It being Half-past Eight o'Clock,Mr. DEPUTY-SPEAKERproceeded, pursuant to Orders, to put forthwith the Question already proposed from the Chair.

Question put, "That fifty-four ' stand part of the Bill."

The House divided: Ayes, 235; Noes, 221.

Division No. 79.] AYES [8.30 p.m.
Aitken, W. T. Cary, Sir Robert Garner-Evans, E. H.
Allan, R. A. (Paddington, S.) Channon, H. George, Rt. Hon. Maj. G. Lloyd
Alport, C. J. M. Clarke, Col. Ralph (East Grinstead) Godher, J. B.
Anstruther-Gray, Major W. J. Clarke, Brig. Terence (Portsmouth, W.) Gomme-Duncan, Col. A
Arbuthnot, John Cole, Norman Gower, H. R.
Ashton, H. (Chelmsford) Colegate, W. A. Graham, Sir Fergus
Asshetcn, Rt. Hon. R. (Blackburn, W.) Conant, Maj. R. J. E. Gridley, Sir Arnold
Astor, Hon. J. J. Cooper, Sqn. Ldr. Albert Grimston, Hon. John (St. Albans)
Baker, P. A. D Craddock, Berestord (Spelthorne) Hall, John (Wycombe)
Baldock, Lt.-Cmdr, J. M. Cranborne, Viscount Hare, Hon. J. H.
Baldwin, A. E. Crookshank, Capt. Rt. Hon. H. F. C. Harris, Frederic (Croydon, N.)
Banks, Col. C. Crosthwaite-Eyre, Col. O. E. Harris, Reader (Heston)
Barber, Anthony Crouch, R. F. Harrison, Col. J. H. (Eye)
Barlow, Sir John Crowder, Sir John (Finchley) Harvey, Air Cdre. A. V. (Macclesfield)
Beach, Maj. Hicks Cuthbert, W. N. Harvey, Ian (Harrow, E.)
Beamish, Maj. Tufton Darling, Sir William (Edinburgh, S.) Harvie-Watt, Sir George
Bell, Philip (Bolton, E.) Davidson, Viscountess Hay, John
Bell, Ronald (Bucks, S.) Deedes, W. F. Heald, Sir Lionel
Bennett, Dr. Reginald (Gosport) Digby, S. Wingfield Heath, Edward
Bevins, J. R. (Toxteth) Dodds-Parker, A. D. Higgs, J. M. C.
Birch, Nigel Donaldson, Cmdr. C. E. McA. Hill, Dr. Charles (Luton)
Bishop, F. P. Donner, P. W. Hill, Mrs. E. (Wythenshawe)
Bossom, A. C. Douglas-Hamilton, Lord Malcolm Hinchingbrooke, Viscount
Boyd-Carpenter, J. A Drayson, G. B Hirst, Geoffrey
Boyle, Sir Edward Drewe, C. Holland-Martin, C. J.
Braine, B. R. Duncan, Capt. J. A. L. Hollis, M. C.
Braithwaite, Sir Albert (Harrow, W.) Duthie, W. S. Hopkinson, Rt. Hon. Henry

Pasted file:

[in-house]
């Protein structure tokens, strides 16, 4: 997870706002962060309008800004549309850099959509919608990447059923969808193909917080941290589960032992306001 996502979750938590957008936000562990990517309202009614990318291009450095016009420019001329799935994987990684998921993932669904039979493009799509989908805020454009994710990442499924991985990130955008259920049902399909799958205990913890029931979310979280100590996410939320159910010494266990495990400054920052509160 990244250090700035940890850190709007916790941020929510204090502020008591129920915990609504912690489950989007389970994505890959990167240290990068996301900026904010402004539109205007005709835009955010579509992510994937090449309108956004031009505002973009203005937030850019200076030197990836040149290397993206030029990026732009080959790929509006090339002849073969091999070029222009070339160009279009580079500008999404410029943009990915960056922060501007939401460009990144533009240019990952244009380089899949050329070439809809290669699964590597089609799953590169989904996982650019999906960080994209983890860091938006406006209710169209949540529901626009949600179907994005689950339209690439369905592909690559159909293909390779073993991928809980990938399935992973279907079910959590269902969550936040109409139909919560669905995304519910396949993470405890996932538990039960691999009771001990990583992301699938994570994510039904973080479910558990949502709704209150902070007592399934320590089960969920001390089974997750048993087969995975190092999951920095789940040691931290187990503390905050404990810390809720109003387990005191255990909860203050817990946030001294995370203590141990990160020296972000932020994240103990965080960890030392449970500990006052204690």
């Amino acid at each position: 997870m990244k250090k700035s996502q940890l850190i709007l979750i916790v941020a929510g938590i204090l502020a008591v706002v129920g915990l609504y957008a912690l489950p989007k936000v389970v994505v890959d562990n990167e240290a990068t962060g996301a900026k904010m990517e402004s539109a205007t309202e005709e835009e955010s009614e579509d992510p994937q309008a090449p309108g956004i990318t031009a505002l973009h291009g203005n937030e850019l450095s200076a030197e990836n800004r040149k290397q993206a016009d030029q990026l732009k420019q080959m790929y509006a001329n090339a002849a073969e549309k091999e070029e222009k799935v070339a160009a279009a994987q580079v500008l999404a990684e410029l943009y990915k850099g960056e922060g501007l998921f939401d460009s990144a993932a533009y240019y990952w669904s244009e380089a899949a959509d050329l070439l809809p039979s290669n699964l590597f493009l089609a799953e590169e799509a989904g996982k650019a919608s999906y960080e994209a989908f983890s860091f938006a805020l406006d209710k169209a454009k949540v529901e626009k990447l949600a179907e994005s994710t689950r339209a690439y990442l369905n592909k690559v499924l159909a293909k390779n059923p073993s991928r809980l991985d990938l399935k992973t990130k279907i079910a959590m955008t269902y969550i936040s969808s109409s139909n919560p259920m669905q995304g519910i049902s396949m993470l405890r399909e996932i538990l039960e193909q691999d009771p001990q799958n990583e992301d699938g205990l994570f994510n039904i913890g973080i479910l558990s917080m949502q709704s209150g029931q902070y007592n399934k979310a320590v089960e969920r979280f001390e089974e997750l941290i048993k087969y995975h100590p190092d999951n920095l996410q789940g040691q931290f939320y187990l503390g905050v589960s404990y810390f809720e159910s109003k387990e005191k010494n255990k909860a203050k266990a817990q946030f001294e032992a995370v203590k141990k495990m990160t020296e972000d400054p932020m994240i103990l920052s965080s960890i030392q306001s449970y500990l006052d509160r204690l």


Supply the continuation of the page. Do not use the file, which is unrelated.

Braithwaite, Lt.-Cdr. G. (Bristol, N.W.) Elliot, Rt. Hon W. E. Hornsby-Smith, Miss M. P.
Bromley-Davenport, Lt.-Col. W. H. Fell, A. Horobin, I. M.
Brooke, Henry (Hampstead) Finlay, Graeme Horsbrugh, Rt. Hon. Florence
Browne, Jack (Govan) Fisher, Nigel Howard, Greville (St. Ives)
Buchan-Hepburn, Rt. Hon. P. G. T Fleetwood-Hesketh, R. F Hudson, Sir Austin (Lewisham, N.)
Bullard, D. G. Fletcher-Cooke, C. Hudson, W. R. A. (Hull, N.)
Bullock, Capt. M. Fort, R. Hurd, A. R.
Bullus, Wine Commander E. E. Foster, John Hutchison, Lt.-Com. Clark (E'b'rgh W.)
Burden, F. F. A. Fraser, Sir Ian (Morecambe & Lonsdale) Hutchison, James (Scotstoun)
Campbell, Sir David Fyfe, Rt. Hon. Sir David Maxwell Hyde, Lt.-Col. H. M.
Carr, Robert Galbraith, Rt. Hon. T. D. (Pollok) Hylton-Foster, H. B. H
Carom, Hon. E. Galbraith, T. G. D. (Hillhead) Jenkins, Robert (Dulwich)
Johnson, Eric (Blackley) Nabarro, G. D. N. Smyth, Brig. J. G. (Norwood)
Johnson, Howard (Kemptown) Nicholls, Harmar Soames, Capt. C.
Jones, A. (Hall Green) Nicholson, Godfrey (Farnham) Spearman, A. C. M
Kaberry, D. Nicolson, Nigel (Bournemouth, E.) Speir, R. M.
Keeling, Sir Edward Nield, Basil (Chester) Spens, Sir Patrick (Kensington, S.)
Kerr, H. W. Noble, Cmdr. A. H. P Stanley, Capt. Hon. Richard
Lambert, Hon G. Nugent, G. R. H. Stevens, G. P.
Lancaster, Col. C. G. Nutting, Anthony Stewart, Henderson (Fife, E.)
Langford-Holt, J. A. Odey, G. W. Stoddart-Scott, Col. M.
Law, Rt. Hon. R. K. Ormsby-Gore, Hon. W. D Storey, S.
Leather, E. H. C. Orr, Capt. L. P. S. Strauss, Henry (Norwich, S.)
Legge-Bourke, Maj. E. A. H. Orr-Ewing, Charles Ian (Hendon, North) Stuart, Rt. Hon. James (Moray)
Legh, P. R. (Petersfield) Osborne, C. Summers, G. S.
Lennox-Boyd, Rt. Hon. A. T. Peto, Brig. C. H. M Taylor, Charles (Eastbourne)
Linstead, H. N. Peyton, J. W W. Teeling, W.
Llewellyn, D. T. Pickthorn, K. W. M Thomas, P. J. M. (Conway)
Lloyd, Rt. Hon. G. (King's Norton) Pilkingtan, Capt. R. A Thompson, Kenneth (Walton)
Lloyd, Rt. Hon. Selwyn (Wirral) Pitman, I. J. Thompson, Lt. Cdr. R. (Croydon, W)
Lockwood, Lt.-Col. J. C Powell, J. Enoch Tilney, John
Low, A. R. W. Price, Henry (Lewisham, W.) Touche, Sir Gordon
Lucas, Sir Jocelyn (Portsmouth, S.) Prior-Palmer, Brig. O. L Turner, H. F. L
Lucas, P. B. (Brentford) Profumo, J. D. Turton, R. H
Lucas-Tooth, Sir Hugh Raikes, Sir Victor Vosper, D. F.
Lyttelton, Rt. Hon. O. Redmayne, M. Wakefield, Edward (Derbyshire, W.)
McAdden, S. J. Remnant, Hon. P. Walker-Smith, D. C.
Macdonald, Sir Peter Renton, D. L. M. Ward, Hon. George (Worcester)
McKie, J. H. (Galloway) Roberts, Peter (Heeley) Ward, Miss I. (Tynemouth)
Maclay, Rt. Hon. John Robertson, Sir David Waterhouse, Capt. Rt. Hon. C
Maclean, Fitzroy Robinson, Roland (Blackpool, S.) Watkinson, H. A.
MacLeod, John (Ross and Cromarty) Roper, Sir Harold Wellwood, W.
Macpherson, Niall (Dumfries) Ropner, Col. Sir Leonard Williams, Rt. Hon. Charles (Torquay)
Maitland, Patrick (Lanark) Russell, R. S. Williams, Gerald (Tonbridge)
Manningham-Buller, Sir R. E. Ryder, Capt. R. E. D. Williams, Sir Herbert (Croydon, E.)
Markham, Major S. F. Savory, Prof. Sir Douglas Williams, R. Dudley (Exeter)
Marlowe, A. A. H. Schofield, Lt.-Col. W. (Rochdale) Wilson, Geoffrey (Truro)
Marples, A. E. Scott, R. Donald Wood, Hon. R
Maude, Angus Scott-Miller, Cmdr. R. York, C.
Medlicott, Brig. F. Shepherd, William
Mellor, Sir John Simon, J. E. S. (Middlesbrough, W.) TELLERS FOR THE AYES:
Moore, Lt.-Col. Sir Thomas Smithers Sir Waldron (Orpington) Sir H. Butcher and Mr. Wills.
Mott-Radclyffe, C. E.